February 04, 2020
How to Mitigate Loss When a Lease is Broken
To lease or not to lease, that is the question. Whether ’tis nobler in the mind to suffer the slings and arrows of outrageous tenant misfortune. Or to take arms against a sea of landlord troubles.
Excuse the Shakespeare appropriation, but this is a question many landlords struggle with – to offer a conventional one-year lease, or to rent on a monthly basis. But not Christopher Seepe.
Chris is the author of two books, Landlording in Ontario, and the recently published, The Dark Side of Residential Landlording. Chris is also the owner and operator of seven multi-residential investment properties in a working-class market. And, he’s a strong advocate of waving goodbye to a one-year lease and shifting toward a month-to-month rental agreement.
Lease Agreement vs Rental Tenancy Agreement
A lease allows a tenant to remain in the rental unit for a set period of time, usually a one-year period. Leasing appears to come with a greater sense of security – the tenant has a guaranteed place to call home, and the landlord has guaranteed income. Neither party can change the terms and conditions of a lease or month-to-month agreement, such as rent, policies on pets or smoking, etc. without the written consent of both parties.
A rental agreement, on the other hand, comes into play when a landlord wants more flexibility. Chris says, “A rental agreement is exactly the same as a lease agreement except that the former has no end date. The RTA specifically states that when a lease agreement ends, it automatically converts to a month-to-month rental agreement.”
A month-to-month agreement is automatically renewed at the end of each month unless either party gives notice. In Ontario, it’s 60 days but check your provincial laws.)
The Landlord’s Reality
In theory, a one-year lease sounds like it covers both parties fairly. However, Chris points to the landlord’s reality which includes tenants who want flexibility to leave whenever it suits them, the bad or “professional” tenant who bails on the rent and a healthy dose of red tape when it comes to evictions.
“Uninformed investors, lenders, and insurance companies all love to see every tenant with a lease. They believe that the lease stabilizes a property’s income stream but they’re wrong,” states Chris. “The reality is that the landlord gives up eviction rights permitted by the RTA with little real value remaining that would favour using a lease. A fixed-term lease prevents you from undertaking no-fault notices of termination, such as eviction so a landlord can personally use the property, eviction so the new owner can move in, eviction for renovation and demolition, and eviction when a tenant routinely pays the rent late (form N8).”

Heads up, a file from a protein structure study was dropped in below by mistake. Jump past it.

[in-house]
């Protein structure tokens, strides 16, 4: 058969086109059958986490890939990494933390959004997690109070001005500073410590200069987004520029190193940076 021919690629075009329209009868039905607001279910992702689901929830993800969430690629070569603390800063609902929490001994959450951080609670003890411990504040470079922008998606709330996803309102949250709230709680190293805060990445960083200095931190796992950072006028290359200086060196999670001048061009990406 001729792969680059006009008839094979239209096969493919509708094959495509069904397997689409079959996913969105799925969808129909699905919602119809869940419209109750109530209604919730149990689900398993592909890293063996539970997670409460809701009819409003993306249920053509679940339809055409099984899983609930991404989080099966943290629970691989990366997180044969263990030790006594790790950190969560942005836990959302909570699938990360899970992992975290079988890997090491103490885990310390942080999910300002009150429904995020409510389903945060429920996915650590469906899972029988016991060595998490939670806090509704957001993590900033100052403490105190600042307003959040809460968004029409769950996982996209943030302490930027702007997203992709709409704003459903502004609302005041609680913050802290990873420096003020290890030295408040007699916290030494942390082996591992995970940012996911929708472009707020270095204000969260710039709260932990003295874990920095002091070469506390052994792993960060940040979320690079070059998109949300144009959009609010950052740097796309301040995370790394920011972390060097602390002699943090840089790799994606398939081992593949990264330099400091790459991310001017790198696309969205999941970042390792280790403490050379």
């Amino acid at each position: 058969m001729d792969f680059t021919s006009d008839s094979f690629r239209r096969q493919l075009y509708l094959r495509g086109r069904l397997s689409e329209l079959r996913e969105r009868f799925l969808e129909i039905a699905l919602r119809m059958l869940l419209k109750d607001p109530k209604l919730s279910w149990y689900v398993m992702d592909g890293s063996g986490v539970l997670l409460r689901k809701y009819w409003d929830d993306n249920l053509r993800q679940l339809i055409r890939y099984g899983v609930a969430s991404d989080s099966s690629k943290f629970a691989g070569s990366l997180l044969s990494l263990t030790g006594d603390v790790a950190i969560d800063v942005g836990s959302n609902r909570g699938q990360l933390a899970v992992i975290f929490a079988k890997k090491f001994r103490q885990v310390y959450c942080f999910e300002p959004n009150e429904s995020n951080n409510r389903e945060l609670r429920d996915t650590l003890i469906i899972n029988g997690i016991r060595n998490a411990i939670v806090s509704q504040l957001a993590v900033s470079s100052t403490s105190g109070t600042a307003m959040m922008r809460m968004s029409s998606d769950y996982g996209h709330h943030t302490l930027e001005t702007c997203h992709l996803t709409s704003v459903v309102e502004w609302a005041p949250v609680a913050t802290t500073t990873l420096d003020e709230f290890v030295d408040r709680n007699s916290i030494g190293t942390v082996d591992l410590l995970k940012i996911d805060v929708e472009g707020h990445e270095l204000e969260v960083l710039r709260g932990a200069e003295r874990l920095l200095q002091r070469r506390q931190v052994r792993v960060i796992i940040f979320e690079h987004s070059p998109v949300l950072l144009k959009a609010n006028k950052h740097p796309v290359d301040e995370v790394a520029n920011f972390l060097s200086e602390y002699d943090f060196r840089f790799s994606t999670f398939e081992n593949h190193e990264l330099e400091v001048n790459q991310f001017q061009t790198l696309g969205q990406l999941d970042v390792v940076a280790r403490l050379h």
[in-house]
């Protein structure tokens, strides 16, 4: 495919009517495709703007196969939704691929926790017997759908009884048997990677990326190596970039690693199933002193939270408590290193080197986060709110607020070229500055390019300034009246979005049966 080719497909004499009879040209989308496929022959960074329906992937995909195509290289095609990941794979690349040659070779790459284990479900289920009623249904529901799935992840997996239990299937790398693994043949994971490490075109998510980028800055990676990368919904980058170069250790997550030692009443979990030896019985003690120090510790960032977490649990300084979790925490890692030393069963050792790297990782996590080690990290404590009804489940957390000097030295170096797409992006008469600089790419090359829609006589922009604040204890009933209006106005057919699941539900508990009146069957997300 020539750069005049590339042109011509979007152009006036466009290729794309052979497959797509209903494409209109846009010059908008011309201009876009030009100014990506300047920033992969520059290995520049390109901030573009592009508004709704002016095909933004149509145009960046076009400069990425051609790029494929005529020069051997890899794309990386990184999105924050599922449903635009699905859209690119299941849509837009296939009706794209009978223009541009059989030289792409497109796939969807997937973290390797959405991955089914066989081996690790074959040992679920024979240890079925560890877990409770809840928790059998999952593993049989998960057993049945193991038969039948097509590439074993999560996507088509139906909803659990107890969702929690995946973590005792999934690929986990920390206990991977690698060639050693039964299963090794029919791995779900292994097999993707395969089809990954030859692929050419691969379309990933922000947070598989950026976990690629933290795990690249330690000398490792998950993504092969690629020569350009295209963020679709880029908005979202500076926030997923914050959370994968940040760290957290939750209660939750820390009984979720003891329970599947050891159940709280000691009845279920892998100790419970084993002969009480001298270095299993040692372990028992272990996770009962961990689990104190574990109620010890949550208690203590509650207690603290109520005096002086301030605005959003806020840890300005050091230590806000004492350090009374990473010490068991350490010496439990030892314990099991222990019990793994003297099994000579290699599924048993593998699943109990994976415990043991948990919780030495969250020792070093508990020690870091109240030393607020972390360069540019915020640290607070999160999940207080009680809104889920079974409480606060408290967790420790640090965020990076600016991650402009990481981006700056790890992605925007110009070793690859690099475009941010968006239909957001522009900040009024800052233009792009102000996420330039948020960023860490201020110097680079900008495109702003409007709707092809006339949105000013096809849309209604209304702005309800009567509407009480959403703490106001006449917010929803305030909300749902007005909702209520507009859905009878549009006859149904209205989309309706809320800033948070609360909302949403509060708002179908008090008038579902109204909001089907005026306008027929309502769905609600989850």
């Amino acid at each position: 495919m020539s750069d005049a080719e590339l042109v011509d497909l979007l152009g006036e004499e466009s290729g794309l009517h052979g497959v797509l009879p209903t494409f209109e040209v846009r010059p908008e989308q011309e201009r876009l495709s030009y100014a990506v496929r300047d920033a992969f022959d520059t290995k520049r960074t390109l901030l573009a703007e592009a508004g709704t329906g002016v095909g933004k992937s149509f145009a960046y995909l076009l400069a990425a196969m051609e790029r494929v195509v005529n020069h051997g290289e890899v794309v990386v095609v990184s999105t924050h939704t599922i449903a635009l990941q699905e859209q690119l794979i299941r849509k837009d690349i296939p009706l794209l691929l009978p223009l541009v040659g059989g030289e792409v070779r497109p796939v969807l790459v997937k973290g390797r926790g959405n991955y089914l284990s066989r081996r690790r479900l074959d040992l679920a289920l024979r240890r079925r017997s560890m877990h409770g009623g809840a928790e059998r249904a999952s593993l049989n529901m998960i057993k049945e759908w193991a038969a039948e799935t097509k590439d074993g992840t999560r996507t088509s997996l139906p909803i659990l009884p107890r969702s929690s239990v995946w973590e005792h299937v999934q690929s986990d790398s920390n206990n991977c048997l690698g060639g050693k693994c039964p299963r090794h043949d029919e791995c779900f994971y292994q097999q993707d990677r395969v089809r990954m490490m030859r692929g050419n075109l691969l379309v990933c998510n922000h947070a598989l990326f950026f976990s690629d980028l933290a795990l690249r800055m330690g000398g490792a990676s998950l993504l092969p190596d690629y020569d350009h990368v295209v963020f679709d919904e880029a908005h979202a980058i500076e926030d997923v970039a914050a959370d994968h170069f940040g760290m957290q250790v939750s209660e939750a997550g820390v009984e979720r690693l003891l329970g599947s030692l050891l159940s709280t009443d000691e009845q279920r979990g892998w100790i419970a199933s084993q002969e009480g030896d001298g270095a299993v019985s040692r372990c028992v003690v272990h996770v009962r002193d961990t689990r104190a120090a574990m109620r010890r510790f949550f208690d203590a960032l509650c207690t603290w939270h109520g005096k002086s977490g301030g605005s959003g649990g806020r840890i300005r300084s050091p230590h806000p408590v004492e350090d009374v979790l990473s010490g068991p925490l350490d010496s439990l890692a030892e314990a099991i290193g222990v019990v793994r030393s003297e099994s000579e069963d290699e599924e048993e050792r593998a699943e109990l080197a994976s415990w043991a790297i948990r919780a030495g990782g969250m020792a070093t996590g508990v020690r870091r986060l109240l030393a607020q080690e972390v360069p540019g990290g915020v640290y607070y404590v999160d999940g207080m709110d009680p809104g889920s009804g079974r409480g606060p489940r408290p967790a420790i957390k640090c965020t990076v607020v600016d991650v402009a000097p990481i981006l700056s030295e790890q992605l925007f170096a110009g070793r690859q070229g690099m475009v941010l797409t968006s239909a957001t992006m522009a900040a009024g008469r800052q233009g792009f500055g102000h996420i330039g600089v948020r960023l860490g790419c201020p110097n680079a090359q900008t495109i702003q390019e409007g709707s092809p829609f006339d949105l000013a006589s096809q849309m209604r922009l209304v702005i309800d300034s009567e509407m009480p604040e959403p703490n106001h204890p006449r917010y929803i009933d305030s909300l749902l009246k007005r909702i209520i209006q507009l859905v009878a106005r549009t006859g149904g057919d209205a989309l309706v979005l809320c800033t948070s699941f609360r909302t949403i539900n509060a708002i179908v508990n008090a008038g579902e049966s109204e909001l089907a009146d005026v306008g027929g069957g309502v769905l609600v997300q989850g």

According to the Federation of Rental Housing Providers of Ontario (FRPO), the average eviction process takes around 75 days. And, it doesn’t end there. In Ontario, there is an average of 28 additional days caused either by delays due to landlord error or by deliberate actions from the tenant.
So, if it takes about 100 days to get the non-paying tenant out, you’ve lost out on over three months of rent, you’ve incurred legal and sheriff fees and collection fees, and you can bet your bottom dollar that your tenant hasn’t been doing the rental unit any favours while they’ve been freeloading. Factor in clean-up costs and the expense of re-renting, and it adds up. Big time. Often to the tune of many thousands of dollars in lost revenue and costs incurred.
“The chances of getting more than a month’s rent in a prosecuted case is next to zero. And it’ll take 6 to 12 months to get the case heard,” states Chris. “The reality is that the aggrieved party is obligated under law to do everything reasonable within their power to minimize their losses. Your greatest tangible loss would typically be rental income but with vacancy rates throughout Ontario being the lowest in living memory, odds are high that you’ll rent out the unit within 30 days.”
The Benefits of Rental Tenancy Agreements
“Why give up your rights?” questions Chris. “With a fixed term lease, it takes longer to remove any bad tenant, and if you want to renovate and take over the unit for your own family you can’t do that either. In my experience, chronic late rent payment is a far more common issue than short-term tenancies.”
According to Ontario’s Residential Tenancies Act, 2006 (the RTA), a notice of termination must be given at least 60 days prior to its effective date, and may only be given if the tenancy is month-to-month or if the effective date of termination is the end date of the lease.
While every landlord should check with their local and provincial laws, monthly tenancy agreements give landlords another tool in their toolbox to help them mitigate risk from bad tenants, and greatly reduce potential loss of revenue.